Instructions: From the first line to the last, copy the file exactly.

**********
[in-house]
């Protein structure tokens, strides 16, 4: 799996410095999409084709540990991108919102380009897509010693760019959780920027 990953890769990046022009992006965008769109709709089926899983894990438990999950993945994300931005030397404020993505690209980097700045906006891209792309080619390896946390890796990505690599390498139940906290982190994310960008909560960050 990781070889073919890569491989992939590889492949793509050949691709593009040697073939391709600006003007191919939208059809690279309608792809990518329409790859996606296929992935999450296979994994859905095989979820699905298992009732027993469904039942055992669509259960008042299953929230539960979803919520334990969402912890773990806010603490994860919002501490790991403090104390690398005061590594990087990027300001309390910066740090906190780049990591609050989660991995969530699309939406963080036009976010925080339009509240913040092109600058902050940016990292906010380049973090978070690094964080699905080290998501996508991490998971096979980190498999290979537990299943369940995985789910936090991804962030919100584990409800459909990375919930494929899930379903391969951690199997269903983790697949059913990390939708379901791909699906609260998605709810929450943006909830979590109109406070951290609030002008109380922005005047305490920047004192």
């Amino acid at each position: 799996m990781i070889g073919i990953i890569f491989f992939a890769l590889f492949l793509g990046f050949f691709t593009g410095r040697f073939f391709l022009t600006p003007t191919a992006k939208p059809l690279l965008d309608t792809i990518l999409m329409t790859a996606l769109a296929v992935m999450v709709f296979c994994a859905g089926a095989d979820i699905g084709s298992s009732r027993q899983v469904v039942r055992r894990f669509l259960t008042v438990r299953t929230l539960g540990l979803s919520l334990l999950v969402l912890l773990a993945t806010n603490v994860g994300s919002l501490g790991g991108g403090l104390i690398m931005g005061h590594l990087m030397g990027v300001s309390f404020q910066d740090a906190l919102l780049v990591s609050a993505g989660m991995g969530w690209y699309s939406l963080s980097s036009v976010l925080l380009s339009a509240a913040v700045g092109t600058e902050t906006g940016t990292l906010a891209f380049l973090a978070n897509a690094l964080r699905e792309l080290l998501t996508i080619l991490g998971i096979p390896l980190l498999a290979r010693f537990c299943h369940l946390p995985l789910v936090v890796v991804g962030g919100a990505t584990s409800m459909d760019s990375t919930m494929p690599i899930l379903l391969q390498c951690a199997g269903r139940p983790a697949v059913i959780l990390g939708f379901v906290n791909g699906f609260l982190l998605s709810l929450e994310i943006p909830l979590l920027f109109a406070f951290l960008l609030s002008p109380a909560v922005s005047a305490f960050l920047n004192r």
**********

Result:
[in-house]
């Protein structure tokens, strides 16, 4: 799996410095999409084709540990991108919102380009897509010693760019959780920027 990953890769990046022009992006965008769109709709089926899983894990438990999950993945994300931005030397404020993505690209980097700045906006891209792309080619390896946390890796990505690599390498139940906290982190994310960008909560960050 990781070889073919890569491989992939590889492949793509050949691709593009040697073939391709600006003007191919939208059809690279309608792809990518329409790859996606296929992935999450296979994994859905095989979820699905298992009732027993469904039942055992669509259960008042299953929230539960979803919520334990969402912890773990806010603490994860919002501490790991403090104390690398005061590594990087990027300001309390910066740090906190780049990591609050989660991995969530699309939406963080036009976010925080339009509240913040092109600058902050940016990292906010380049973090978070690094964080699905080290998501996508991490998971096979980190498999290979537990299943369940995985789910936090991804962030919100584990409800459909990375919930494929899930379903391969951690199997269903983790697949059913990390939708379901791909699906609260998605709810929450943006909830979590109109406070951290609030002008109380922005005047305490920047004192």
């Amino acid at each position: 799996m990781i070889g073919i990953i890569f491989f992939a890769l590889f492949l793509g990046f050949f691709t593009g410095r040697f073939f391709l022009t600006p003007t191919a992006k939208p059809l690279l965008d309608t792809i990518l999409m329409t790859a996606l769109a296929v992935m999450v709709f296979c994994a859905g089926a095989d979820i699905g084709s298992s009732r027993q899983v469904v039942r055992r894990f669509l259960t008042v438990r299953t929230l539960g540990l979803s919520l334990l999950v969402l912890l773990a993945t806010n603490v994860g994300s919002l501490g790991g991108g403090l104390i690398m931005g005061h590594l990087m030397g990027v300001s309390f404020q910066d740090a906190l919102l780049v990591s609050a993505g989660m991995g969530w690209y699309s939406l963080s980097s036009v976010l925080l380009s339009a509240a913040v700045g092109t600058e902050t906006g940016t990292l906010a891209f380049l973090a978070n897509a690094l964080r699905e792309l080290l998501t996508i080619l991490g998971i096979p390896l980190l498999a290979r010693f537990c299943h369940l946390p995985l789910v936090v890796v991804g962030g919100a990505t584990s409800m459909d760019s990375t919930m494929p690599i899930l379903l391969q390498c951690a199997g269903r139940p983790a697949v059913i959780l990390g939708f379901v906290n791909g699906f609260l982190l998605s709810l929450e994310i943006p909830l979590l920027f109109a406070f951290l960008l609030s002008p109380a909560v922005s005047a305490f960050l920047n004192r």